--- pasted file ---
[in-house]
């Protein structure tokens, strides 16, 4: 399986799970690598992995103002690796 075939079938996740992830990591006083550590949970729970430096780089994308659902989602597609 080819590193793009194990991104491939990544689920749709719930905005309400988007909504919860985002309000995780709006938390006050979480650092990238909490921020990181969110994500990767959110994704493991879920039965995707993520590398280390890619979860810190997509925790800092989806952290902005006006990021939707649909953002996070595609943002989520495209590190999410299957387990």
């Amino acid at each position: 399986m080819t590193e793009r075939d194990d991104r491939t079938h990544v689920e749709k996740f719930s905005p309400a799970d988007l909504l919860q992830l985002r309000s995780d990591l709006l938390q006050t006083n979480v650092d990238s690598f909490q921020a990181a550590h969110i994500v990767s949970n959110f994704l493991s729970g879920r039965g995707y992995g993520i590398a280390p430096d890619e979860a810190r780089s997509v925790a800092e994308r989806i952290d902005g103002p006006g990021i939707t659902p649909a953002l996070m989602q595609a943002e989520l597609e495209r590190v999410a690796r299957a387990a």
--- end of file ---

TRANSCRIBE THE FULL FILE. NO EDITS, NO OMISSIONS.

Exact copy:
[in-house]
């Protein structure tokens, strides 16, 4: 399986799970690598992995103002690796 075939079938996740992830990591006083550590949970729970430096780089994308659902989602597609 080819590193793009194990991104491939990544689920749709719930905005309400988007909504919860985002309000995780709006938390006050979480650092990238909490921020990181969110994500990767959110994704493991879920039965995707993520590398280390890619979860810190997509925790800092989806952290902005006006990021939707649909953002996070595609943002989520495209590190999410299957387990």
């Amino acid at each position: 399986m080819t590193e793009r075939d194990d991104r491939t079938h990544v689920e749709k996740f719930s905005p309400a799970d988007l909504l919860q992830l985002r309000s995780d990591l709006l938390q006050t006083n979480v650092d990238s690598f909490q921020a990181a550590h969110i994500v990767s949970n959110f994704l493991s729970g879920r039965g995707y992995g993520i590398a280390p430096d890619e979860a810190r780089s997509v925790a800092e994308r989806i952290d902005g103002p006006g990021i939707t659902p649909a953002l996070m989602q595609a943002e989520l597609e495209r590190v999410a690796r299957a387990a």